im "No Bread Left" notice, sometimes seen pinned on the presbytery door at St. Etheldreda's, Ely Place, London, has sometimes led mid-day Mass-goers there to think light lunches are available.
Brother Carter, a member of the Ely Place community, explains : " That's for the 40 or 60 beggars who come daily. We give them sandwiches, meat, vegetables, dripping, cheese. Whatever we have."
In ones, twos, and even threes. these men, many of them old, some of them Catholics, plenty of them with colourful pasts; Irish, Scots, English, even young coloured people among them, creep mournfully to the door, receive their ration, and startle busy money-makers in one of the most prosperous cities of the world with the humiliating fact that all do not fare well in the Welfare State.
"It's simple enough", says Brother Carter, "Old Age Pensions plus National Assistance Board, are supposed to provide food, clothing and shelter. They may just about provide any two of them. Then one of them goes by the board, generally food."
St. Etheldreda's, although "outside the walls" as it were, is the City's proudest Catholic possession, our oldest pre-Reformation church, dating from the 13th century, and recently tastefully restored under the inspiration of a gifted artist who is a priest as well, Fr. F V. O'Malley, IC., the present parish priest of St. Etheld reda's.
He told me: "On June 24 this year we celebrate the 400th anniversary of the saying of the last Mass in old days here. Bishop Thomas Thirlby of Ely was the celebrant. He then went to jail for his Faith at Lambeth Palace", The Bishop's coat-of-arms is portrayed in the window nearest the altar on the Gospel side, and is the design of Mr. Charles Blakeman, who, incidentally, is at work preparing the great window for the back of the church, an undertaking that will cost about £8,000.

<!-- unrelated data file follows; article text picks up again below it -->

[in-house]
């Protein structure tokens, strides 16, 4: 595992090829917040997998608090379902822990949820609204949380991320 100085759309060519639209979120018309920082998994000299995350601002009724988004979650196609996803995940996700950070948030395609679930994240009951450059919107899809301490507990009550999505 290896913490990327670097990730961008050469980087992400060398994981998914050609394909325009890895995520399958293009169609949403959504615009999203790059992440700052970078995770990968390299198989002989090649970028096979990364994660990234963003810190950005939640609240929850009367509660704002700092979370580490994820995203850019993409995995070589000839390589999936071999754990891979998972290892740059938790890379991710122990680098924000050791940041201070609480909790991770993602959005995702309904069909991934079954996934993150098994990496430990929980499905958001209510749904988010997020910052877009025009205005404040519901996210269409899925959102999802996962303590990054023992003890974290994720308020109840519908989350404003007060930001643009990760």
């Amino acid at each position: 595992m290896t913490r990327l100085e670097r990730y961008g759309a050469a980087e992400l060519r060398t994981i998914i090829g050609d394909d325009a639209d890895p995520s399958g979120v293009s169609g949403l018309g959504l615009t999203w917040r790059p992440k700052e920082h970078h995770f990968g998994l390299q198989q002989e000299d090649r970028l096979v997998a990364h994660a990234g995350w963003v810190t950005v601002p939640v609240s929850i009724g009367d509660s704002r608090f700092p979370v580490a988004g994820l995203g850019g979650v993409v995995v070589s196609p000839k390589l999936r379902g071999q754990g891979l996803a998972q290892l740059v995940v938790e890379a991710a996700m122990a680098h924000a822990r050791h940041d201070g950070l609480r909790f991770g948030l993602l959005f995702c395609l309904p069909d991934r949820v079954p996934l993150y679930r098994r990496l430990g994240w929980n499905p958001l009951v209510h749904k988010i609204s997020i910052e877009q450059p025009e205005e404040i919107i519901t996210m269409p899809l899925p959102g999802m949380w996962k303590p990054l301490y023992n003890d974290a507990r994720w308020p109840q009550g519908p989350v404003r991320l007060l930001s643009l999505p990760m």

Said Fr. O'Malley: "This is the largest window in London, perhaps one of the largest in the country. It will be an English Martyrs' window, but the emphasis will be on their glory, in order to match the grandeur of the Christus Rex motif depicted so triumphantly in the marvellous window over the altar."
Sections of the new window are likely to be in place in the course of this year, and Christ, robed in red, will be shown reigning from a cross rising from the Tyburn Tree, with the Martyrs around Him.
The penal days association of Ely Place with the Spanish Embassy will be recorded in the window with the coat-of-arms of the present Ambassador who, said Fr. O'Malley, takes great interest in the project. "Terracotta statues of eight Martyrs will be set up in the empty niches on the walls of the church", he added, "for Saints John Fisher, Thomas More, the Carthusian Martyrs, and two women Martyrs as well".
While work continues to cornplete the embellishment of the Ely Place gem. Fr. O'Malley goes on being tremendously interested in schemes to adapt to church use the best ideas and materials that modern artists have discovered. He himself has been responsible for unique work at St. Bernard's Cistercian Abbey in Leicestershire. at Oxford, Llanelly, and Midhurst.